Kenya Airports Authority should reclaim grabbed public land
A report tabled in the National Assembly reveals that the Kenya Airports Authority (KAA) has lost land worth over Sh6 billion to private developers in airports and airstrips across the country.
In some instances, the committee found that titles of some airports such as Kisumu had disappeared.
Among the grabbed parcels are 12,619 acres belonging to the Jomo Kenyatta International Airport as well as land meant for Manda Airport, Malindi, and Wilson in Nairobi.
Apparently, the scheme involved senior Lands ministry officials, powerful cartels and politicians.
What is more baffling is the fact that KAA, according to a report by the Public Accounts Committee, was reluctant to repossess the land despite securing court orders allowing it to do so.
But KAA is not the only victim of this criminal act which appears to be generally accepted in the Public Service.
Land belong to public institutions such as Kenya Railways, Kenya Pipeline Company, schools and even cemeteries has been grabbed by unscrupulous individuals.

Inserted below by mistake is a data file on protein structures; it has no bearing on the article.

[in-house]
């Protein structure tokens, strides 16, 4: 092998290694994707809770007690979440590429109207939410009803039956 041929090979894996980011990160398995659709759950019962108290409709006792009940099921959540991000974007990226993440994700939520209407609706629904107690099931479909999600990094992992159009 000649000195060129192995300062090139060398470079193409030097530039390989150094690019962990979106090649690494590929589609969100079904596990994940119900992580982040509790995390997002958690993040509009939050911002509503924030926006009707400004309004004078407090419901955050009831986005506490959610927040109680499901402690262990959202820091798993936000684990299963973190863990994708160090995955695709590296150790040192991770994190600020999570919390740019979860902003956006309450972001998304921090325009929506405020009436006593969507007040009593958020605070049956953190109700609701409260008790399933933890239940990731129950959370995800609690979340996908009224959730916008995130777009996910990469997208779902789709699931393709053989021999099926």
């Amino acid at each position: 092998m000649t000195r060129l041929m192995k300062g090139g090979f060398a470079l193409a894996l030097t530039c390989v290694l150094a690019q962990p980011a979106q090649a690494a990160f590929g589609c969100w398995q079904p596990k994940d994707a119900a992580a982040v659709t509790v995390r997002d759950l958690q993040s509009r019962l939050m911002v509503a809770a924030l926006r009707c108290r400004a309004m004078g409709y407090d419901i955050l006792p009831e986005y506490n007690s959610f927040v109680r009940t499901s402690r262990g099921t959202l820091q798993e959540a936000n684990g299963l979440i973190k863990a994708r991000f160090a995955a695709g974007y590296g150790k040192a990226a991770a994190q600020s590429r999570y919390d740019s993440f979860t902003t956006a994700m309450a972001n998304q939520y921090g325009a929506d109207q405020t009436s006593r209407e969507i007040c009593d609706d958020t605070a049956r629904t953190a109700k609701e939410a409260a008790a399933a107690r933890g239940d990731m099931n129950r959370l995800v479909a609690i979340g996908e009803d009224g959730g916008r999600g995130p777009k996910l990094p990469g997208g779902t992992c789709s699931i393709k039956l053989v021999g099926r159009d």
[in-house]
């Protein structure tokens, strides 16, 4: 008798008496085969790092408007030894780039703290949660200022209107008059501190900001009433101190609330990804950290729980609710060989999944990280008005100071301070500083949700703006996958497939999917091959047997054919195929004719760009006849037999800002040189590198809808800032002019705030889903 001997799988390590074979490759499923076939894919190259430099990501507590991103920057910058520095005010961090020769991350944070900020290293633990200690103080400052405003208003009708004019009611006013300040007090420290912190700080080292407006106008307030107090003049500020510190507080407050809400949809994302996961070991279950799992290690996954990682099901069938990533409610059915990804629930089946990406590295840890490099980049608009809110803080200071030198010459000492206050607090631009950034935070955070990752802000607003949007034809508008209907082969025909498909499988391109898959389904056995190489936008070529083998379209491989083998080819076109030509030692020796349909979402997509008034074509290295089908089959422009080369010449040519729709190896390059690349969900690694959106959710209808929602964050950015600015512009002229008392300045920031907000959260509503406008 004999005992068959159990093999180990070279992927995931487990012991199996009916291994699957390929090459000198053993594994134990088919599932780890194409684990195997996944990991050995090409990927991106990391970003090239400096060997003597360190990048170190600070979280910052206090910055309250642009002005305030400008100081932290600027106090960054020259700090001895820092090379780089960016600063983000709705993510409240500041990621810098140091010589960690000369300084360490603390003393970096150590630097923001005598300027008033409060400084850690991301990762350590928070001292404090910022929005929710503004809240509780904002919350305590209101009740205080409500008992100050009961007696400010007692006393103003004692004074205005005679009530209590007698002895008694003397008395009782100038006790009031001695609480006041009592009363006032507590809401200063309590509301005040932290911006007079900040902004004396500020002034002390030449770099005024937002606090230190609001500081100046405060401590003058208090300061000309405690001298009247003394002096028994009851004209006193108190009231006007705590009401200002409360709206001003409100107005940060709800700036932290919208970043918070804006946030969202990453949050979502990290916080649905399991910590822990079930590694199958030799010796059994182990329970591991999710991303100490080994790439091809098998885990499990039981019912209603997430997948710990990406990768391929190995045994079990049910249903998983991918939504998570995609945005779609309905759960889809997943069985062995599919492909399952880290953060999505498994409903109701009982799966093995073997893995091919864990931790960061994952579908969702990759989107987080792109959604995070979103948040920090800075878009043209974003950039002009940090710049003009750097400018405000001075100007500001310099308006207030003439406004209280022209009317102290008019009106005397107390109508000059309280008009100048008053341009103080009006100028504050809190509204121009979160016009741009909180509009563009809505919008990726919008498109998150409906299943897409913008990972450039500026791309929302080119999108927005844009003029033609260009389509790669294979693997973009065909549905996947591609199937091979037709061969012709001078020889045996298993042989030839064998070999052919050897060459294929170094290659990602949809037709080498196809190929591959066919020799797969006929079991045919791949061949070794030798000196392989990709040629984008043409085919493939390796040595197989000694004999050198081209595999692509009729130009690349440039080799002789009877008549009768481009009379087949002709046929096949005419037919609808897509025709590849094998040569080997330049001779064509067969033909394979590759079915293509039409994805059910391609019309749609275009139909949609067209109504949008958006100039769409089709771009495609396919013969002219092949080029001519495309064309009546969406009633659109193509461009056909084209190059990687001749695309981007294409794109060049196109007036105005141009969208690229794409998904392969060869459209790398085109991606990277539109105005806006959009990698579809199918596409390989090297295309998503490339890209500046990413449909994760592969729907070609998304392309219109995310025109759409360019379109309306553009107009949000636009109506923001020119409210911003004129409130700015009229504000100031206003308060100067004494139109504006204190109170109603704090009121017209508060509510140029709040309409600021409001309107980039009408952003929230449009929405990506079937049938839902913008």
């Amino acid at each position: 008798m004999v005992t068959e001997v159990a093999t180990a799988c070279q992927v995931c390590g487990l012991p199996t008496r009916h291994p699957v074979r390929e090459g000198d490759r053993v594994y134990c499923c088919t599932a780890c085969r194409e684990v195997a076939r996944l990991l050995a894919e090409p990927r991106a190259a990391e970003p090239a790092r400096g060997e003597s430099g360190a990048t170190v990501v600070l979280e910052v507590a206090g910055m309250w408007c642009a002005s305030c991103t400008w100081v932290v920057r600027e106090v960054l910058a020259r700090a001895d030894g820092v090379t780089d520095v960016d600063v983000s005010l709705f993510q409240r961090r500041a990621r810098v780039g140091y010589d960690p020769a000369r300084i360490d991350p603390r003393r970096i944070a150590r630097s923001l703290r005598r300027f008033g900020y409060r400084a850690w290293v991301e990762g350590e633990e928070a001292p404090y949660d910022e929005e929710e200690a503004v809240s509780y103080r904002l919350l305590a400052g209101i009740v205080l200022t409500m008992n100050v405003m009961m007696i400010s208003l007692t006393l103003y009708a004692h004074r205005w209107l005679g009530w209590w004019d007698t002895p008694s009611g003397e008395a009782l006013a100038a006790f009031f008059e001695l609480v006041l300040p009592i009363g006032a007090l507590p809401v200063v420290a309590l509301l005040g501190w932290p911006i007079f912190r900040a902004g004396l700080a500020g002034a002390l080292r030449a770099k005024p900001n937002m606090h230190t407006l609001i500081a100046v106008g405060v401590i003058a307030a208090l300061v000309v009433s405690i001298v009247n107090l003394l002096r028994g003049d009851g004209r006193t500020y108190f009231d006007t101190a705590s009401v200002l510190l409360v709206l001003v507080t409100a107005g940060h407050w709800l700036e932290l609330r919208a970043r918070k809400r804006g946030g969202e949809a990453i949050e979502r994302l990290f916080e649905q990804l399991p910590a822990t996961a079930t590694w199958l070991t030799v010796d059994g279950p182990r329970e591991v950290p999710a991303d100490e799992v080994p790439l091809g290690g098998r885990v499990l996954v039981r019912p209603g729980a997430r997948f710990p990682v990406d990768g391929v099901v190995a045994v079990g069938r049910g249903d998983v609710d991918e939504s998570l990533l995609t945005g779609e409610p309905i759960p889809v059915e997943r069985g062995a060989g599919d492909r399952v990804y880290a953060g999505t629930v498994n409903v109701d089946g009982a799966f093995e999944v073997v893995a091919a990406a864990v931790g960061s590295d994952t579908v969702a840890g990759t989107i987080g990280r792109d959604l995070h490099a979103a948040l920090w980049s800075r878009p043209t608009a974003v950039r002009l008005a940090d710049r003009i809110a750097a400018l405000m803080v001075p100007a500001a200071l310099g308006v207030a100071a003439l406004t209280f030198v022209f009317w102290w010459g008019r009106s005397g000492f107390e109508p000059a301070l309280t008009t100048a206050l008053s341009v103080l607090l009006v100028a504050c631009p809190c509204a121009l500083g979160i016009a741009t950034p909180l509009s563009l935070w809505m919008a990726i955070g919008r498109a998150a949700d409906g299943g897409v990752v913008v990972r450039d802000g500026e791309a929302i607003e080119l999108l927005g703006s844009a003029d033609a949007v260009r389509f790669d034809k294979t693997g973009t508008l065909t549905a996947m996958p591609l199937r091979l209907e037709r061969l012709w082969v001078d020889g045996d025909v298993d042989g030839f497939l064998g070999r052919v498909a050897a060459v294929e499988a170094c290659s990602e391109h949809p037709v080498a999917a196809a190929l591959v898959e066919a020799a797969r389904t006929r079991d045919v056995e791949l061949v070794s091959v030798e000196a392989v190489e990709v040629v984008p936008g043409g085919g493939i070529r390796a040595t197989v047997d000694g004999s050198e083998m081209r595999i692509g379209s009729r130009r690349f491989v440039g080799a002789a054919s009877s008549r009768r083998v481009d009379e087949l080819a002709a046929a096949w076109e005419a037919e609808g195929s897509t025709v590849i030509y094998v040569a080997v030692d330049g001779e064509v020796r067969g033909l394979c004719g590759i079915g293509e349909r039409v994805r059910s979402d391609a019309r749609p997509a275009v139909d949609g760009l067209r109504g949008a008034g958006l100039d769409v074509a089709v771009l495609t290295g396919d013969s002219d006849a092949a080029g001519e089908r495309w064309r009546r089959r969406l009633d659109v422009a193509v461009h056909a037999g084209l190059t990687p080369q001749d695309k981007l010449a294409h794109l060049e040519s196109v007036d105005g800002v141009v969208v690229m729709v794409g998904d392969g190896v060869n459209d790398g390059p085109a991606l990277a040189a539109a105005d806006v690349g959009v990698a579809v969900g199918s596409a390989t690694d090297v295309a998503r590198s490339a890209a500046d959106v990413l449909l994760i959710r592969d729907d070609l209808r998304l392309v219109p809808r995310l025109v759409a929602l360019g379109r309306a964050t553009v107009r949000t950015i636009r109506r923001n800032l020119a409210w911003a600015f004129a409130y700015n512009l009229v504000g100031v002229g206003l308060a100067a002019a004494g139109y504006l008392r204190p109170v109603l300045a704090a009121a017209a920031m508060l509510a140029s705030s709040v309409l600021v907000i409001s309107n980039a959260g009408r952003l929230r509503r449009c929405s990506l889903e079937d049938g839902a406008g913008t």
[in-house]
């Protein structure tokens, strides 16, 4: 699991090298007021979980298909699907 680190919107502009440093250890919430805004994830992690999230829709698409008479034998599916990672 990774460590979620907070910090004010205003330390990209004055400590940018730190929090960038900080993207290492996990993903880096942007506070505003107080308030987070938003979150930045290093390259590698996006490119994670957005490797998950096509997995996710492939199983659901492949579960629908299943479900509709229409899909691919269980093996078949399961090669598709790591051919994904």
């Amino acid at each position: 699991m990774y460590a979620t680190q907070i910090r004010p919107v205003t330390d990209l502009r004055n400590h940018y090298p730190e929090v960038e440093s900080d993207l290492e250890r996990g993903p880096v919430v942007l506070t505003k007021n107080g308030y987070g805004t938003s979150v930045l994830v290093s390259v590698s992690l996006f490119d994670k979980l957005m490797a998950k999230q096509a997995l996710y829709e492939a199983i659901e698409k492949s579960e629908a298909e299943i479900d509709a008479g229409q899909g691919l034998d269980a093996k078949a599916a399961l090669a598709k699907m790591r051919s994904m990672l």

For example, the anti-corruption authority is investigating more than 400 cases of irregular allocation of Kenya Railways land.
The corporation has dozens of stations across the country and marshalling yards measuring 2,700 acres.
The PIC has directed the National Land Commission to expedite the processing of title deeds of all land owned by the corporation to secure and protect it from illegal acquisition by third parties.
Kenyans would remember the outcry after a senior politician was linked to the grabbing of a primary school playing field in Nairobi.
None other than the Holy See has condemned grabbing of public land in Kenya.
While visiting Nairobi in 2015, the Pope reprimanded “faceless private developers who grab even playgrounds where the children of the poor are supposed to recreate”.
While it remains a moral and criminal issue, grabbing of land raises the question of integrity in public service.
There seems to be an unfortunate attitude which perceives responsibility to serve in government as an opportunity for primitive accumulation of wealth through avarice.
The culture is fed by a society that seems to not only rationalise but also reward corruption.
Indeed individuals associated with grabbing of public land have been elected to positions of political leadership.
While we call for recovery of the grabbed land and punishment of those involved, the issue should trigger a collective reflection on our sense of public duty.